Oncocytic modifications in rectal adenocarcinomas after radio and chemotherapy

Andrea Ambrosini-Spaltro, Fabrizio Salvi, Christine M. Betts, Giovanni P. Frezza, Antonio Piemontese, Pietro Del Prete, Cristina Baldoni, Maria P. Foschini, Giuseppe Viale

Research output: Contribution to journalArticlepeer-review

Abstract

The purpose of the study is to highlight oncocytic modifications in rectal adenocarcinomas and evaluate a possible correlation with preoperative radiochemotherapy (RCT). Twenty-eight cases of advanced rectal carcinoma, treated preoperatively by 5-fluorouracil (200-225 mg/m2) and 44-46 Gy in 22-23 fractions, were studied. All patients underwent biopsy before RCT. Surgery was performed within 6 weeks after RCT. In all cases oncocytic modifications were searched for on hematoxylin and eosin (H&E) and at immunohistochemistry using an antimitochondrial antibody. In addition, in two cases, both pre- and post-RCT tissues were examined at electron microscopy. All tumors were adenocarcinomas. In pre-RCT biopsies, oncocytic changes were difficult to find on H&E, while the antimitochondrial antibody strongly stained numerous neoplastic cells (mean 48.4%). In post-RCT surgical specimens, oncocytic changes were detected in 24 out of 28 cases on H&E and the antimitochondrial antibody stained most of the residual neoplastic cells (mean 76.7%). Ultrastructural examination revealed large and bizarre mitochondria inside tumor cells both in pre- and post-RCT tissues. In conclusion, the present data suggest that rectal adenocarcinomas are "mitochondrion-rich" tumors. After preoperative RCT, residual neoplastic cells acquire a definite oncocytic phenotype.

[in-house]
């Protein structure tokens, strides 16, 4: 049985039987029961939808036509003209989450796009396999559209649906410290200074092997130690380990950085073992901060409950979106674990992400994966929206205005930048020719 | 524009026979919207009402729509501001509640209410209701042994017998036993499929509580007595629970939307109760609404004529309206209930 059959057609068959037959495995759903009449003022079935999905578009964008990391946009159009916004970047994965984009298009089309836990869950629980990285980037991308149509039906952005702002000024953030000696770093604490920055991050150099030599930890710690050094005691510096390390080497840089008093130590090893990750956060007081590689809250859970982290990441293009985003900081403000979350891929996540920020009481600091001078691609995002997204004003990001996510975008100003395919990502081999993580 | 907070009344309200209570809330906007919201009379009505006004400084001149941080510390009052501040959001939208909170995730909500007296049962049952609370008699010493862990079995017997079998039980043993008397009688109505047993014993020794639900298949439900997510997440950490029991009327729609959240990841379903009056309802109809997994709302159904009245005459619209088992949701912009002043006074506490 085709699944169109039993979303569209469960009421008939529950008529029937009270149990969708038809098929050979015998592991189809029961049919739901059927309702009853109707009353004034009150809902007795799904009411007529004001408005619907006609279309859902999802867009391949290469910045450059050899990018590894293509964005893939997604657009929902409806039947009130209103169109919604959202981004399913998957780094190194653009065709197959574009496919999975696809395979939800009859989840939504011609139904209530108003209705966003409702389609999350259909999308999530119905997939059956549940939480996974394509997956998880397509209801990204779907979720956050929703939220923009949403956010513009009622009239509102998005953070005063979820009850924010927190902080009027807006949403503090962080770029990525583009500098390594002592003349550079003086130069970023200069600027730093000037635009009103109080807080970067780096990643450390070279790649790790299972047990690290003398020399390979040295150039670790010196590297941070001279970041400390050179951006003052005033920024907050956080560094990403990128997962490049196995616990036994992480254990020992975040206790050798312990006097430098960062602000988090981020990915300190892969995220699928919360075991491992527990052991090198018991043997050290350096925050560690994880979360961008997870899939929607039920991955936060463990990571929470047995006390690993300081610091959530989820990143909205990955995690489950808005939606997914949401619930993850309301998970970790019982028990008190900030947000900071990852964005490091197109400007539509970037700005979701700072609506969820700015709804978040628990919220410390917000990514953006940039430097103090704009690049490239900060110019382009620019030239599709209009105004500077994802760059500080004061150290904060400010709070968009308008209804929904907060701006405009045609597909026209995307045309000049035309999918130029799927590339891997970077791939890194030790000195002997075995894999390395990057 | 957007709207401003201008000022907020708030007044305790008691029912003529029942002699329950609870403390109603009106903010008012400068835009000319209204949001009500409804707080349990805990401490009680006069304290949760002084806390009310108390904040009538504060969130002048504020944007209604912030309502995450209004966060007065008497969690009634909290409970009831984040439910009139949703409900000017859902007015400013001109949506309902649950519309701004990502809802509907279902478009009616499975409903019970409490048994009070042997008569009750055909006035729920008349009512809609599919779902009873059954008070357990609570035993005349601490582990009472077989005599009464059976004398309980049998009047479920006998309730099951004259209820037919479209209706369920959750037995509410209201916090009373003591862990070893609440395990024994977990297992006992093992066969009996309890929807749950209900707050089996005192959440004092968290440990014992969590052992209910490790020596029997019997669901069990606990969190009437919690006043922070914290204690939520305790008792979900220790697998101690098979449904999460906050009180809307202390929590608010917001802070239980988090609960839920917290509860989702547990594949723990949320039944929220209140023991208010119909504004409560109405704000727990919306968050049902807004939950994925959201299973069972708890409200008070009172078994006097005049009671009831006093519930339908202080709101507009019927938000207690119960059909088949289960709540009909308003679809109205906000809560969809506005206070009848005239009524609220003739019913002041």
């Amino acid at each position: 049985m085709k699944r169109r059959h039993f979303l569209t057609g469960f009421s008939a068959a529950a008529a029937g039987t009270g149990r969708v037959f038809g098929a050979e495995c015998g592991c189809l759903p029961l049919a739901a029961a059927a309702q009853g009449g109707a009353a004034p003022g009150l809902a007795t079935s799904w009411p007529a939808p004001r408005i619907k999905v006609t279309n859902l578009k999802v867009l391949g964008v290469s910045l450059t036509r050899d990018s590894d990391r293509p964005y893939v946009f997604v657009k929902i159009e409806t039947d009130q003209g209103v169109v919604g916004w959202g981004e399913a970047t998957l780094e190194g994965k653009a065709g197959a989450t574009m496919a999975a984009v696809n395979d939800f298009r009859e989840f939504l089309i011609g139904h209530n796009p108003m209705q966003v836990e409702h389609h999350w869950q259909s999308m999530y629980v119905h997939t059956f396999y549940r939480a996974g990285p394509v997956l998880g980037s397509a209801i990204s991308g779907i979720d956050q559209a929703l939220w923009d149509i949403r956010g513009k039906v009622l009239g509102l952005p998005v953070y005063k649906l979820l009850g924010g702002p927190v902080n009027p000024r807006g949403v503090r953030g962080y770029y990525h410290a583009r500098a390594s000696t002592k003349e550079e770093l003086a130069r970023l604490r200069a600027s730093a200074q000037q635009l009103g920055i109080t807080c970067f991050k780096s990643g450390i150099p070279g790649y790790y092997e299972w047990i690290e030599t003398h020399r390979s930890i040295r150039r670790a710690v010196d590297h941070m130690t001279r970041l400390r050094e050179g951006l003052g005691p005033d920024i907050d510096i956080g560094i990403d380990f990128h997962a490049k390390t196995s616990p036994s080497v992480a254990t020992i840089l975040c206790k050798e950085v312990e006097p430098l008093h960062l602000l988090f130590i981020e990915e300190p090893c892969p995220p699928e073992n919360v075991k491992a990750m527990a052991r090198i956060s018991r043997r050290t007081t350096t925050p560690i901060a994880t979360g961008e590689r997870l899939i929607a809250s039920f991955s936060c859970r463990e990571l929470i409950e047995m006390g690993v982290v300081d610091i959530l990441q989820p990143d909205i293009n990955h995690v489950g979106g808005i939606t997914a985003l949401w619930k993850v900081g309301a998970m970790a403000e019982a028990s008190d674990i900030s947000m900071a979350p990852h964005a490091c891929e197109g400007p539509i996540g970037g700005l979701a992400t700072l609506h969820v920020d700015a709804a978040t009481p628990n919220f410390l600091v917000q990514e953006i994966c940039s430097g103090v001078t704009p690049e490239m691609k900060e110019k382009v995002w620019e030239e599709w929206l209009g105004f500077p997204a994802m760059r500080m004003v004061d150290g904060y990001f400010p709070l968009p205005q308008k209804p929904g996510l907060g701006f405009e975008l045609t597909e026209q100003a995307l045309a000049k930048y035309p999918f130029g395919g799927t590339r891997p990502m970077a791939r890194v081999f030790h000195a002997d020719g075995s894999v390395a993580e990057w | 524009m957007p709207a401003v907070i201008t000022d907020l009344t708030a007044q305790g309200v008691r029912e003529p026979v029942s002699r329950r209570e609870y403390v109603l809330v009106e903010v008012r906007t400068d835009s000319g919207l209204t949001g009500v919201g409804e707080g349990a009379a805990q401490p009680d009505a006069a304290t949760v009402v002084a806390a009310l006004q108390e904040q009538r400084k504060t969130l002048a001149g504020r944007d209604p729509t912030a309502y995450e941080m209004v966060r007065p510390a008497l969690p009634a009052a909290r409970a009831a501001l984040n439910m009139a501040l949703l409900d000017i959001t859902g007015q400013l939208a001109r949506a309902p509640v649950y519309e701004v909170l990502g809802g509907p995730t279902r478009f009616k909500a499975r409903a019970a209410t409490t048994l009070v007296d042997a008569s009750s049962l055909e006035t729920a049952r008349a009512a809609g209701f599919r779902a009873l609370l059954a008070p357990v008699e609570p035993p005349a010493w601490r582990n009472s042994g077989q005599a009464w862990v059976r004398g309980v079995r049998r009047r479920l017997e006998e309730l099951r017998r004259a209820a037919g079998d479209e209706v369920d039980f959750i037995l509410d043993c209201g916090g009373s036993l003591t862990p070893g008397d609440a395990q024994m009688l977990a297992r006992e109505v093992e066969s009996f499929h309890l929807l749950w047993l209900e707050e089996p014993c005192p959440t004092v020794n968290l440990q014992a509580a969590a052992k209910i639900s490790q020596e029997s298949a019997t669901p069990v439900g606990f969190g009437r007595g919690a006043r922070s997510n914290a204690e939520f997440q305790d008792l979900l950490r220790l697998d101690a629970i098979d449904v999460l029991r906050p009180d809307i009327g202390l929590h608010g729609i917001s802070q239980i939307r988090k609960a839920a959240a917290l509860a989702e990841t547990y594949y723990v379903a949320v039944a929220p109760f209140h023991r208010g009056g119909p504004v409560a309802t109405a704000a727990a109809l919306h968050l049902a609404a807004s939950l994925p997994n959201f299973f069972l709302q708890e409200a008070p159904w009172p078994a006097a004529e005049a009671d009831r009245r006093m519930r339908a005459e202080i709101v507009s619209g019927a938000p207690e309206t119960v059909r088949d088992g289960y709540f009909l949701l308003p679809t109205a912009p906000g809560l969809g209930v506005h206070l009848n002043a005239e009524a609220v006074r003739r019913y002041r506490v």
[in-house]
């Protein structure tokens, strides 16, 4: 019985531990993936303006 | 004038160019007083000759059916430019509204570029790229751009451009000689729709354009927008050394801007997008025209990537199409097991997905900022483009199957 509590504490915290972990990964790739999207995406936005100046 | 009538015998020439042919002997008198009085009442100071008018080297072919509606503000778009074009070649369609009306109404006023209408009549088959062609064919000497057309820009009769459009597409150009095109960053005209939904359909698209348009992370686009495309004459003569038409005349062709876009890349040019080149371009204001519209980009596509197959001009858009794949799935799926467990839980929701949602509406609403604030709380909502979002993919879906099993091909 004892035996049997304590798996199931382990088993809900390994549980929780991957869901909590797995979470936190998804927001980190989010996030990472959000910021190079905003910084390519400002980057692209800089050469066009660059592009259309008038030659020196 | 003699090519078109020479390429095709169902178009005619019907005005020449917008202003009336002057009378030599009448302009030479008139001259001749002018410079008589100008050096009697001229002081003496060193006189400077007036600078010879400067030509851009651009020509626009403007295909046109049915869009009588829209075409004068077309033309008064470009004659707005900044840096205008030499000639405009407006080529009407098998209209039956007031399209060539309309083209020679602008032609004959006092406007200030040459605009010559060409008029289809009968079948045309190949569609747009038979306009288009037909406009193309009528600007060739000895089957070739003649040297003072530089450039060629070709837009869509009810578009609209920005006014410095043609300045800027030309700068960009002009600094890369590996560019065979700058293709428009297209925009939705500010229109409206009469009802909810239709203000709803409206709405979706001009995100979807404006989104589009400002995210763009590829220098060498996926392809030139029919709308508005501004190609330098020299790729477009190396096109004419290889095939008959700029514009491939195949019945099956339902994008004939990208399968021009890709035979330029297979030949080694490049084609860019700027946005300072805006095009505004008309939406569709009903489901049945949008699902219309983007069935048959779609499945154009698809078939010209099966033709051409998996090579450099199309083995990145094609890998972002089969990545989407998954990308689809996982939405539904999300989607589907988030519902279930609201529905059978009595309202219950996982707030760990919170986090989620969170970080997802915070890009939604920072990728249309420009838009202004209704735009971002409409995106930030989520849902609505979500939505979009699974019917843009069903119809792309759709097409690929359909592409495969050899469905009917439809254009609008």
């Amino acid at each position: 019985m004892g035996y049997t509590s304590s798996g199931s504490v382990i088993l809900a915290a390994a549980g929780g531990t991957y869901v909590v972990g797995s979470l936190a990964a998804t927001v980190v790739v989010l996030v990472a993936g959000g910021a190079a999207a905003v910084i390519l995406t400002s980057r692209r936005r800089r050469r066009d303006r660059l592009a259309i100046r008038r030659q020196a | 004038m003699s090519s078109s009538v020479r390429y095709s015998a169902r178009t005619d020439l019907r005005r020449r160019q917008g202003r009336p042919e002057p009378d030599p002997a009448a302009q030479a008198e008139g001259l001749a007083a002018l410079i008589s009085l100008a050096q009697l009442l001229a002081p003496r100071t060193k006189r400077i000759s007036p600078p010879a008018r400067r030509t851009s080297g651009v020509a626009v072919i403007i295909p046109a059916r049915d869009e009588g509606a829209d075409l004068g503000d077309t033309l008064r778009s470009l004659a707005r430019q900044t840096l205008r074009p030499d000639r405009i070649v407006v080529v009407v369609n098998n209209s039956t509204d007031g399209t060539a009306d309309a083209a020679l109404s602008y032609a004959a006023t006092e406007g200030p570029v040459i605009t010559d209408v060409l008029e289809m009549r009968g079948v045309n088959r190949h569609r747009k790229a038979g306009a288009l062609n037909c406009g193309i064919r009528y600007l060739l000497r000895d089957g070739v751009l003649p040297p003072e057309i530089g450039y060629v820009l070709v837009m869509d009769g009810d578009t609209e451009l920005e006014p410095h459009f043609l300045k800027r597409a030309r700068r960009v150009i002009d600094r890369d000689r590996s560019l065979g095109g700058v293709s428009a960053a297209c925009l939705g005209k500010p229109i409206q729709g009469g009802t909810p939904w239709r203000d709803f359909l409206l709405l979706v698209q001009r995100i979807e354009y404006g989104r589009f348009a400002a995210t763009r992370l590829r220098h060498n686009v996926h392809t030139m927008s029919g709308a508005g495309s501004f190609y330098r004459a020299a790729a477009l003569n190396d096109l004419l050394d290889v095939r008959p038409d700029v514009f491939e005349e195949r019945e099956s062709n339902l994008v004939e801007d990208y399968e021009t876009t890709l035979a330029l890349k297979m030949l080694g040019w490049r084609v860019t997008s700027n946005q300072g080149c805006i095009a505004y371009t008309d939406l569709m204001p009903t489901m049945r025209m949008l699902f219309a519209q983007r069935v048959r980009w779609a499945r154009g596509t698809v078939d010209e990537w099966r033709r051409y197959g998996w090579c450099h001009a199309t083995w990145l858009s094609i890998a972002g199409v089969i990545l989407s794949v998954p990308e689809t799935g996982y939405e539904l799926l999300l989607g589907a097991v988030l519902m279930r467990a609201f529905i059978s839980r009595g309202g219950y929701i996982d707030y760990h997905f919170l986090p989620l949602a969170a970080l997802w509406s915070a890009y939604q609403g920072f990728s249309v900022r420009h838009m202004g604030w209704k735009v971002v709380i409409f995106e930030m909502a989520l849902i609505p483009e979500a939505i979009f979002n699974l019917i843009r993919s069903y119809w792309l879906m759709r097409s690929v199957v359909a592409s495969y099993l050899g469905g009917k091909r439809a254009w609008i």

Original languageEnglish
Pages (from-to)442-448
Number of pages7
JournalVirchows Archiv
Volume448
Issue number4
DOIs
Publication statusPublished - Apr 2006

Keywords

  • Adenocarcinoma
  • Drug-resistance
  • Mitochondria
  • Oncocyte
  • Rectum

ASJC Scopus subject areas

  • Pathology and Forensic Medicine

Fingerprint Dive into the research topics of 'Oncocytic modifications in rectal adenocarcinomas after radio and chemotherapy'. Together they form a unique fingerprint.

Cite this